April 2015 Monthly Forecast

Posted 31 March 2015
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Women, Peace and Security

Expected Council Action

In mid-April, Special Representative on Sexual Violence in Conflict Zainab Bangura will brief the Council on the Secretary-General’s report on conflict-related sexual violence. A civil society representative was also expected to speak. At press time, no outcome was planned and it remained unclear whether the format would be a briefing or an open debate. This issue has been considered in the open debate format since 2009.

Key Recent Developments

The Secretary-General’s report describes 2014 as a year marked by harrowing accounts of sexual violence in the context of violent extremism, with particular focus on Boko Haram and the Islamic State of Iraq and al-Sham (ISIS). It details how terrorist groups use sexual violence to achieve tactical objectives, dispelling the notion that sexual violence is just an incidental by-product of conflict. Sexual violence by extremist groups terrorizes communities into compliance, displaces populations from strategic areas and generates revenue through trafficking, slave trade and ransoms. The report also highlights the vulnerability of displaced or refugee women and girls to sexual exploitation, such as human trafficking, early marriage and forced marriage.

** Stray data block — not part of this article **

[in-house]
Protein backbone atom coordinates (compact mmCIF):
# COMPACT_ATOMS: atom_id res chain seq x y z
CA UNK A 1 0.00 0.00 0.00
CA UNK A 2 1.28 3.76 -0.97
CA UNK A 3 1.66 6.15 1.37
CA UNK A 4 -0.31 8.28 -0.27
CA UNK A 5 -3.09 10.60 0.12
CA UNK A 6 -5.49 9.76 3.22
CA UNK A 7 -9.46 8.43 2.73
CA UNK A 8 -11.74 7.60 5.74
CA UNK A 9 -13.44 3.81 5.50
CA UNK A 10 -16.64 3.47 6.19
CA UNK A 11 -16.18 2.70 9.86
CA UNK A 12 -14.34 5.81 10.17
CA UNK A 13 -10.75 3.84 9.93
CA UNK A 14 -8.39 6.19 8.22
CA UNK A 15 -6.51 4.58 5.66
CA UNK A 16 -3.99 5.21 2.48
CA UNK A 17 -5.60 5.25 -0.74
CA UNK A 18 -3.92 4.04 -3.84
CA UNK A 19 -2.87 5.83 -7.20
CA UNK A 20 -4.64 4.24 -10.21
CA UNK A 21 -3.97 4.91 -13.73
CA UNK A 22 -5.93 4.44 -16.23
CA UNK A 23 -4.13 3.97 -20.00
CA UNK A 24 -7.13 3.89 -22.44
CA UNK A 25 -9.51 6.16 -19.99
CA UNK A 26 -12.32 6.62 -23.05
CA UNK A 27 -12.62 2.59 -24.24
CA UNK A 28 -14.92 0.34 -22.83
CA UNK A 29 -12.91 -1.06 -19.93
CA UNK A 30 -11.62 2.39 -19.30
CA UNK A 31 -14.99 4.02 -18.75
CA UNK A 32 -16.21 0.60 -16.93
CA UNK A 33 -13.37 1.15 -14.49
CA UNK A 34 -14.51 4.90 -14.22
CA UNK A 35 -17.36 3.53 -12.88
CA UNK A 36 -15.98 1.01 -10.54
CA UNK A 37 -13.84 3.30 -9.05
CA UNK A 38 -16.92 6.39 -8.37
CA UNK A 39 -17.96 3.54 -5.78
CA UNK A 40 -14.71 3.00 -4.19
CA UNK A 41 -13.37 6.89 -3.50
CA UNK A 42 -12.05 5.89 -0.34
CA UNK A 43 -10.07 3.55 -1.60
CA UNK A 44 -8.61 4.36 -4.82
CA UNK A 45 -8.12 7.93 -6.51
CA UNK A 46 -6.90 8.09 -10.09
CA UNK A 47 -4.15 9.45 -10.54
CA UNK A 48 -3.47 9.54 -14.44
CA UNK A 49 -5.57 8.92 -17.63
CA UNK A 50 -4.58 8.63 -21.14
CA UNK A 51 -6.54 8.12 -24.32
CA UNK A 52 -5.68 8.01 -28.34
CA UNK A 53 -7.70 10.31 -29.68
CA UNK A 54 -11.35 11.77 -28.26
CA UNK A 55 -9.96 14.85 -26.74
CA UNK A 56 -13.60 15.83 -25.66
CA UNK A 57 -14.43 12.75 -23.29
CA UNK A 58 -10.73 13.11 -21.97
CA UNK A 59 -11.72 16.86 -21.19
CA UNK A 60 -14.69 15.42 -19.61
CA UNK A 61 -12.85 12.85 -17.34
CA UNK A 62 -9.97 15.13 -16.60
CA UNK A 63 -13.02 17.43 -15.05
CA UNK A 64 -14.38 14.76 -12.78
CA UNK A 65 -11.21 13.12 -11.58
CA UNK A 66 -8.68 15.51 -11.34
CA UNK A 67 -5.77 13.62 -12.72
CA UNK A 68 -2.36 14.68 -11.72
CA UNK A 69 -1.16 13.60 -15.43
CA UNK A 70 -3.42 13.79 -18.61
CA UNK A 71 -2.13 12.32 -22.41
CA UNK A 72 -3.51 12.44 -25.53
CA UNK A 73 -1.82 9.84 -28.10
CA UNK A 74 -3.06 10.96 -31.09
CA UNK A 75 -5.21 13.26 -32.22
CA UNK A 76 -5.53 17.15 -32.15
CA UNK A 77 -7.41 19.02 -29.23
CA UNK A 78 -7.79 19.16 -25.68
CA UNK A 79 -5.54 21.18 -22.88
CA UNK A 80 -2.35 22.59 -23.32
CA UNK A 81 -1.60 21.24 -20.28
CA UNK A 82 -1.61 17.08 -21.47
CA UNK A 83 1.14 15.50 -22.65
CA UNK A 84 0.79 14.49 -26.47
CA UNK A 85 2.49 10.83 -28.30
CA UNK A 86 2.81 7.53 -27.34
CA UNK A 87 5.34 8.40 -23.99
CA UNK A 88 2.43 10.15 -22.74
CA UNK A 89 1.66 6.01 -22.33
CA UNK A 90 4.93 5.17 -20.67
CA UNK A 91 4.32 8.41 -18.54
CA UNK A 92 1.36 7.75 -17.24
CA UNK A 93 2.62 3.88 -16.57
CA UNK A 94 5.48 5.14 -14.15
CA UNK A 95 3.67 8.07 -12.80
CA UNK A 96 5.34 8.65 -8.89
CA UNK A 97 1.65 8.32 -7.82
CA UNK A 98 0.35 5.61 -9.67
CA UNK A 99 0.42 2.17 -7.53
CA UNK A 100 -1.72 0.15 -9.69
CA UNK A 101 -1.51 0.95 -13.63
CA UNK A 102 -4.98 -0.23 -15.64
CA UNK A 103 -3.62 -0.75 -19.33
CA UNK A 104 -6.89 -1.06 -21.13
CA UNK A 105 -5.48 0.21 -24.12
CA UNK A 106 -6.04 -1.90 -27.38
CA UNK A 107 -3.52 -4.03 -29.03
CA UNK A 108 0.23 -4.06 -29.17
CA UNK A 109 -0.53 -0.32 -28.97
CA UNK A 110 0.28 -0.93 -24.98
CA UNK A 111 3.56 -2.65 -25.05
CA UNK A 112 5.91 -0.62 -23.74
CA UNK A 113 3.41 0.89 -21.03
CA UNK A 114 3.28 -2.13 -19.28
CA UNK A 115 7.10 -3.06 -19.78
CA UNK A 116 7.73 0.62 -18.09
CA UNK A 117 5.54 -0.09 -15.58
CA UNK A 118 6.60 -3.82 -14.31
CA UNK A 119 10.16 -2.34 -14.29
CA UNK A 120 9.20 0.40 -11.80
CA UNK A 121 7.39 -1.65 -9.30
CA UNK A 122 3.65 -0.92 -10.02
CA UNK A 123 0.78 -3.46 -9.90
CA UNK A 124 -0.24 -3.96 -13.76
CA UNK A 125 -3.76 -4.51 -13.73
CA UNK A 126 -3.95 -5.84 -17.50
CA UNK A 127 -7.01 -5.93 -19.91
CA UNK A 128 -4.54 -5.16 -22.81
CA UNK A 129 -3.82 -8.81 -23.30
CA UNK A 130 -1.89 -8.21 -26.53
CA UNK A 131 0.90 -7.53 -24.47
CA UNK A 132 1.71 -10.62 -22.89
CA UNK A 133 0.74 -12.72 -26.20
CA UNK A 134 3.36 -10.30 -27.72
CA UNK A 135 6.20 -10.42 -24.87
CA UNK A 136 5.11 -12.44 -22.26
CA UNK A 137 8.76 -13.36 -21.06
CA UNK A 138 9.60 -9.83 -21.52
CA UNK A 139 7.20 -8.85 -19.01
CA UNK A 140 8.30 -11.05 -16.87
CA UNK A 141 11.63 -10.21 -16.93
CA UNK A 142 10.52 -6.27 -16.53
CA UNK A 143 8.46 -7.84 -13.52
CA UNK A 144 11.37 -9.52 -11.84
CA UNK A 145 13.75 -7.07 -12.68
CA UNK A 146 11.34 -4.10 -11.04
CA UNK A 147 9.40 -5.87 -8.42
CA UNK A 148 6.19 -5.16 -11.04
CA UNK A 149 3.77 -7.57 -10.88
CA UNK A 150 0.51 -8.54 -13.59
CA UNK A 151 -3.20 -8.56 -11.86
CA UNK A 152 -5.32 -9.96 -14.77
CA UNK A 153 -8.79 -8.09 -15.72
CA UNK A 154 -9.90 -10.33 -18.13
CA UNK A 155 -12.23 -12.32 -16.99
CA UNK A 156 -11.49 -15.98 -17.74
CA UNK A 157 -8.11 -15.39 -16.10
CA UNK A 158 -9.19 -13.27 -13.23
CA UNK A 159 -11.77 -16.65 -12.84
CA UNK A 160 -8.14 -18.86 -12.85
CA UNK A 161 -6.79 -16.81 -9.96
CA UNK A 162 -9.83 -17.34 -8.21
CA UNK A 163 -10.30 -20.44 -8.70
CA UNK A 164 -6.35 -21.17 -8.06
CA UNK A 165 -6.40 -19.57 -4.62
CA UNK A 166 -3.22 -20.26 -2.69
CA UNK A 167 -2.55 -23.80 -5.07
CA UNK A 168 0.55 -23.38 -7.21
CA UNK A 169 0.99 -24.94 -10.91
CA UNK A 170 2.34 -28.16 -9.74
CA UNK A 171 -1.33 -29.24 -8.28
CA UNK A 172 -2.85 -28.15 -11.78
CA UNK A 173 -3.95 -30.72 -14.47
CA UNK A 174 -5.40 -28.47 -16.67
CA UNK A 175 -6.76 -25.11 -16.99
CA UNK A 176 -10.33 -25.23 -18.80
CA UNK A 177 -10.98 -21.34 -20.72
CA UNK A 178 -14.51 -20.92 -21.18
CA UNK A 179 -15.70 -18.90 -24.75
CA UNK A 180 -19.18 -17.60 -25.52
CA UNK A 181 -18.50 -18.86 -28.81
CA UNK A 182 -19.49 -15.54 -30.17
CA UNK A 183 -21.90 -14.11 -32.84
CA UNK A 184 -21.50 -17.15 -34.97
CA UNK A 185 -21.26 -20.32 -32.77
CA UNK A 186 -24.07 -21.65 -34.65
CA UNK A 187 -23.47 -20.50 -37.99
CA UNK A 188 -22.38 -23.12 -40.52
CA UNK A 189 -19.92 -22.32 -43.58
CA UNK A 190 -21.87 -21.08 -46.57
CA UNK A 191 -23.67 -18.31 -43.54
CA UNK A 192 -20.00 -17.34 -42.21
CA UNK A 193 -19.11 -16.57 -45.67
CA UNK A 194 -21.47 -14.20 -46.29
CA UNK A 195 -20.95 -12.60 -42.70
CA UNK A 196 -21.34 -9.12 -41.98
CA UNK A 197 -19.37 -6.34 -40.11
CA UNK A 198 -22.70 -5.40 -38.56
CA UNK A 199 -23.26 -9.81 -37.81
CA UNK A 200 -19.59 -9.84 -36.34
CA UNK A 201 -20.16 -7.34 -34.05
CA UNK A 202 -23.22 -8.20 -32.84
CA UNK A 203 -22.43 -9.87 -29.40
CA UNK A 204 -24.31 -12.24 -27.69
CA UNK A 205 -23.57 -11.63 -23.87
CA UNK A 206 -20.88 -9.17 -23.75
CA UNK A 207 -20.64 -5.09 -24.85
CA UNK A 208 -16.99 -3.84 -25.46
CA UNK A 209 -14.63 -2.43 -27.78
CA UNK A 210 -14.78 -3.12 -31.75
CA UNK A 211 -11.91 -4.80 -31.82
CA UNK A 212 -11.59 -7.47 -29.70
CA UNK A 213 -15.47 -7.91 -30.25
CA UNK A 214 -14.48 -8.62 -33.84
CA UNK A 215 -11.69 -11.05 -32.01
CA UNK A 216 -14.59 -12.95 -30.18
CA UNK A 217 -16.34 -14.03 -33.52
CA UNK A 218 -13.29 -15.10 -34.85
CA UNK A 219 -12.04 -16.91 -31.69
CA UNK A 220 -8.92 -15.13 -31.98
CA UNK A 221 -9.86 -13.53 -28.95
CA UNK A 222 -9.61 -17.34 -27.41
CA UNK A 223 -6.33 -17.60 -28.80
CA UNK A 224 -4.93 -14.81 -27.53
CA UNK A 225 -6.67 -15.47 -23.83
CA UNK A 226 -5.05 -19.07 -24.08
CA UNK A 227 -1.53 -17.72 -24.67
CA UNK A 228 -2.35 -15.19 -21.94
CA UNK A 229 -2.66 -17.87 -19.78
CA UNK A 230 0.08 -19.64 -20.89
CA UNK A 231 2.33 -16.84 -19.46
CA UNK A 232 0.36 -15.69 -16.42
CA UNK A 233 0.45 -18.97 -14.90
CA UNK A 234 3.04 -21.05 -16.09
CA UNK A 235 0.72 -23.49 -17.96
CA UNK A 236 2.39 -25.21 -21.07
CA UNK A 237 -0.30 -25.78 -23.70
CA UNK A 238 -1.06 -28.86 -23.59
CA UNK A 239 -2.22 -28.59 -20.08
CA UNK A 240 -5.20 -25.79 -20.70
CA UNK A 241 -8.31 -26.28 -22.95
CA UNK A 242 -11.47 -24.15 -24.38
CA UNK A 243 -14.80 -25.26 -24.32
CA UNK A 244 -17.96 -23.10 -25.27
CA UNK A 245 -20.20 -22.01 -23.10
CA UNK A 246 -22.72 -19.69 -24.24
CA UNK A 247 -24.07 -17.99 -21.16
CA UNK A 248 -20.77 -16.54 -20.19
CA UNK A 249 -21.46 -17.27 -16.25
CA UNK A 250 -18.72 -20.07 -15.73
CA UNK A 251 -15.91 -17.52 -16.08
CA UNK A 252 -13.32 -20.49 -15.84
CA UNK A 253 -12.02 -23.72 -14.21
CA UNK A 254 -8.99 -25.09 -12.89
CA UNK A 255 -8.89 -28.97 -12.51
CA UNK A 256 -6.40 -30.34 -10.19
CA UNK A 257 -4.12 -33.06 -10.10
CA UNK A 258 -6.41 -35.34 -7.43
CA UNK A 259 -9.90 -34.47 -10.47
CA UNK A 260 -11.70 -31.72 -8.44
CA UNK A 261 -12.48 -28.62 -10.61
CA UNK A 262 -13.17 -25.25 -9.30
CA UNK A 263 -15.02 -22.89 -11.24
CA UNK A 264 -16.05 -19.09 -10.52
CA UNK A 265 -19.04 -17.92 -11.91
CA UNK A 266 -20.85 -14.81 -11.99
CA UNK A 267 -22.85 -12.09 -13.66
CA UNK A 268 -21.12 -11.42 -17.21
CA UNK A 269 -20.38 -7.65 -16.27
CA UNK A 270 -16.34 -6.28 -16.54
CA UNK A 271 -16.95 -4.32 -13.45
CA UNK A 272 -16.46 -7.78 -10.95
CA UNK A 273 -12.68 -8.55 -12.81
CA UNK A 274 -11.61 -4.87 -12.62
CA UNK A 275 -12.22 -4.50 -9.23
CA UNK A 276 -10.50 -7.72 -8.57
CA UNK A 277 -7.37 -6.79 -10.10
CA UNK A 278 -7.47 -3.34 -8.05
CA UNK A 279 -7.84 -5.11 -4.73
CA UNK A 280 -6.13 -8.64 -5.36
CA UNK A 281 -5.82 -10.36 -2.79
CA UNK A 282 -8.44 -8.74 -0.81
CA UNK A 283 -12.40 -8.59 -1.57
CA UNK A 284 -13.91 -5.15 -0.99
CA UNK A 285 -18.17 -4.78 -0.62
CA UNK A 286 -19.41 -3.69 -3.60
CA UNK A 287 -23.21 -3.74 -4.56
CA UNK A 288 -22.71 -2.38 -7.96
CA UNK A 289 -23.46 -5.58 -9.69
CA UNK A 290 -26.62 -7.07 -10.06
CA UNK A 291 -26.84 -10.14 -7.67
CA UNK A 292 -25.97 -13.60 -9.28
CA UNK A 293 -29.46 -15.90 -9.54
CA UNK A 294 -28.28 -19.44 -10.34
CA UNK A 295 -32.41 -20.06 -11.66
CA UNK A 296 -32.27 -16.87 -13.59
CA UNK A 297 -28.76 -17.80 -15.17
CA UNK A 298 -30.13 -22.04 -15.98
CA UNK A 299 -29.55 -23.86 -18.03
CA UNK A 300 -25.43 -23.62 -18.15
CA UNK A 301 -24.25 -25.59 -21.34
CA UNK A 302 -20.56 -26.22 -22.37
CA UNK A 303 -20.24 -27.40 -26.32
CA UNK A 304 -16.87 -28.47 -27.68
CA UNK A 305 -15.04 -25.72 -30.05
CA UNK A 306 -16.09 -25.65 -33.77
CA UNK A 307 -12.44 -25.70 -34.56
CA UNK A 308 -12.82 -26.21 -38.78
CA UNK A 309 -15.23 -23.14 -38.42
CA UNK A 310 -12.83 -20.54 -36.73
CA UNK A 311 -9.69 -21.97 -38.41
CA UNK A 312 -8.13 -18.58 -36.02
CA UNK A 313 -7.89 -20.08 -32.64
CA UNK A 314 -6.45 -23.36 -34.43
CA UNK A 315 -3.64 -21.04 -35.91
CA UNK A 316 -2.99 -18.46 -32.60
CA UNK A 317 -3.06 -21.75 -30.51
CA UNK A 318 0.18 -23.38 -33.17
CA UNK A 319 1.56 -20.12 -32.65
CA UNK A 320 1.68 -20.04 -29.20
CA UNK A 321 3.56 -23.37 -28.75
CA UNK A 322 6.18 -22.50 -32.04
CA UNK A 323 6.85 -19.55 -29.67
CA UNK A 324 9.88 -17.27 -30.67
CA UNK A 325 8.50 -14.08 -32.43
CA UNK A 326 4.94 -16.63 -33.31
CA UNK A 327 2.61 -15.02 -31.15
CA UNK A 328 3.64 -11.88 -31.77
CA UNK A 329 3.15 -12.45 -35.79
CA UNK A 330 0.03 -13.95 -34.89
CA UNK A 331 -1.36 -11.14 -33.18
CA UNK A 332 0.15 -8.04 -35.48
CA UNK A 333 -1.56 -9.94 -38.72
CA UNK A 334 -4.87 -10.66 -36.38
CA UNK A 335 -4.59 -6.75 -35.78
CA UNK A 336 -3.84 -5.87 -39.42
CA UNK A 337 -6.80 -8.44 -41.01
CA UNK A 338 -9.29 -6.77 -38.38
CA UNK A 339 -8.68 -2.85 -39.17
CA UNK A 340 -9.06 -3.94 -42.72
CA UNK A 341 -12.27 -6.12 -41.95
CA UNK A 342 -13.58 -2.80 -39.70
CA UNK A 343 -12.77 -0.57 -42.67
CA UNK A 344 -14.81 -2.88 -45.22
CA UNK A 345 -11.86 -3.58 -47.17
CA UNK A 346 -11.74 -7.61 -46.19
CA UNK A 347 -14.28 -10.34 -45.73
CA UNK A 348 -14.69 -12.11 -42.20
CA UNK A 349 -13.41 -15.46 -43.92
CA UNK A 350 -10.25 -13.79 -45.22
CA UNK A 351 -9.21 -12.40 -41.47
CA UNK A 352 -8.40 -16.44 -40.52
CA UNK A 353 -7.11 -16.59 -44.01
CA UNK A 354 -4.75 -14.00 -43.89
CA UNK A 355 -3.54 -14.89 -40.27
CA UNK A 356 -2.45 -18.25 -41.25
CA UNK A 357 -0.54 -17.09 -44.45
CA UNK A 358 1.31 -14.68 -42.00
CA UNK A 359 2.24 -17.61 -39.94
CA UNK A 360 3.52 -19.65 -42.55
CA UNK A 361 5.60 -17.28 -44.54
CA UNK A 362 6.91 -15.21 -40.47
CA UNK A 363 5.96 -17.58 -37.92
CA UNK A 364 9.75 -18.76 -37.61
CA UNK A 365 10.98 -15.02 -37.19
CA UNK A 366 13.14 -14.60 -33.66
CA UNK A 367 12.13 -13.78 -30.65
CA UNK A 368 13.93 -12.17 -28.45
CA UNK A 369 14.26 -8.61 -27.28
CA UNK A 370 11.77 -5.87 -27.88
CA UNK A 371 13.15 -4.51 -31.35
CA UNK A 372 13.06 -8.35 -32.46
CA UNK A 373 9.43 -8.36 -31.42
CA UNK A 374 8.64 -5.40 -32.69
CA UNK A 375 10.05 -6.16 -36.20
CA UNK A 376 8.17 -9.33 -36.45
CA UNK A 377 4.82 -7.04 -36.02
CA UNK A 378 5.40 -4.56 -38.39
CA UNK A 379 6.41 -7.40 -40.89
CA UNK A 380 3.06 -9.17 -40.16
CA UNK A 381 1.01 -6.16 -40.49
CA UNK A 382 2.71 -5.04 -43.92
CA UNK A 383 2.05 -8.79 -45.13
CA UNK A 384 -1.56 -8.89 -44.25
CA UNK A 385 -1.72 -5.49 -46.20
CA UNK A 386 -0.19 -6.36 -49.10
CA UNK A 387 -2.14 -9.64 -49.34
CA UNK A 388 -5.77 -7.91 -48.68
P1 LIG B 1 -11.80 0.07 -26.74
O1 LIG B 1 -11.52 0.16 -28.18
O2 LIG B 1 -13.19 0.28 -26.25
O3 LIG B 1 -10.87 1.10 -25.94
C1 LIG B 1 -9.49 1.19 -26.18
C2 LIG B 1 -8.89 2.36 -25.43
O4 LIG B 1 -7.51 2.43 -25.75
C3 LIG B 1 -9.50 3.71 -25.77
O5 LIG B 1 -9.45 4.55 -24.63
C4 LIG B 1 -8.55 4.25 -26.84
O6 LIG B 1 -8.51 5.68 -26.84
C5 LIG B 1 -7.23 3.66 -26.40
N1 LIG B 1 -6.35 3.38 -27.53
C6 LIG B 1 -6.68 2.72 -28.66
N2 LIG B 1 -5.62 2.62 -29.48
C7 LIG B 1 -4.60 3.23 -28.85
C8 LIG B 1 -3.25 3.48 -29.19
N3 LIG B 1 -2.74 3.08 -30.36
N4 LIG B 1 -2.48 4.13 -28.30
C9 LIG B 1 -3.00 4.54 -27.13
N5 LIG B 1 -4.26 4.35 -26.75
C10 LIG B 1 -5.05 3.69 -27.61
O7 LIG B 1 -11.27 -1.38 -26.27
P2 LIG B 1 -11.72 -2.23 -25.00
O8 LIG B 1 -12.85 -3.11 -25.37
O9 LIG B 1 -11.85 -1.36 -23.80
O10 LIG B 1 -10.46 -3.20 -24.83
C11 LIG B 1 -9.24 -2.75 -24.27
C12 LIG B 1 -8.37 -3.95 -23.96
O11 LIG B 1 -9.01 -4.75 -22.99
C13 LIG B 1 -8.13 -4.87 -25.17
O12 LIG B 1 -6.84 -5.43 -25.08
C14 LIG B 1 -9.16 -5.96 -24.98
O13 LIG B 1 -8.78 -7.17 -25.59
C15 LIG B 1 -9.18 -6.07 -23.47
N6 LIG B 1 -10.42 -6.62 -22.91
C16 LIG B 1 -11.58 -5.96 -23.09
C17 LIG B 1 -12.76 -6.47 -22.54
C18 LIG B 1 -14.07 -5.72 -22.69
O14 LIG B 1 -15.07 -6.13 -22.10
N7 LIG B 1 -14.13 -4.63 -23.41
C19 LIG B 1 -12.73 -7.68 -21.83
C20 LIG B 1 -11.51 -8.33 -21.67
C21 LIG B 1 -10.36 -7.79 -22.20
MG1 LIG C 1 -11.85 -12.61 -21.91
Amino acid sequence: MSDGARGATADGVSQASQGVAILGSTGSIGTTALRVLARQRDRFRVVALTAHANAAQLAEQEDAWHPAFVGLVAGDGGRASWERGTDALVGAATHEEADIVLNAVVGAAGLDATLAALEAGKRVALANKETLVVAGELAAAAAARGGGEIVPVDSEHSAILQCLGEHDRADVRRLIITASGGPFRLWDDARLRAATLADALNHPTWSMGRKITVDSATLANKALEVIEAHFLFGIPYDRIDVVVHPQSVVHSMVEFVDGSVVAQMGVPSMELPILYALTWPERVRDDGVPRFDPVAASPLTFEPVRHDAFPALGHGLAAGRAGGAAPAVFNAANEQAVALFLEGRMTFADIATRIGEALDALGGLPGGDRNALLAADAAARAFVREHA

The report includes analysis that conflict-related sexual violence occurs in situations where there is also systemic gender-based discrimination, such as the exclusion of women from political life, economic marginalisation and discriminatory systems of both formal and informal law. Furthermore, survivors of sexual violence often face double victimisation through accusations of “honour” or “morality” crimes, through reporting to unresponsive or predatory security officials or through forced marriage to the perpetrator as a form of traditional settlement.

Violent extremism and the vulnerability of displaced women were central themes in the 28 October 2014 open debate on women, peace and security and the 30 January open debate on protection of civilians. The presidential statement adopted after the October debate similarly emphasised needs of displaced women and highlighted the impact of violent extremism on women. More recently, the 25 March open debate on children and armed conflict focused on child victims of non-state armed groups, with the deleterious impact of groups like Boko Haram and ISIS prominently discussed.

The Secretary-General’s Report

The 2015 report added Iraq while removing Angola, Cambodia and Sierra Leone. It provides information in three categories:

  • Sexual violence in conflict-affected settings: Afghanistan, the Central African Republic (CAR), Colombia, the Democratic Republic of the Congo (DRC), Iraq, Libya, Mali, Myanmar, Somalia, South Sudan, Sudan/Darfur, Syria and Yemen;
  • Sexual violence in post-conflict situations: Bosnia and Herzegovina, Côte d’Ivoire, Liberia, Nepal and Sri Lanka; and
  • Other situations of concern: Nigeria.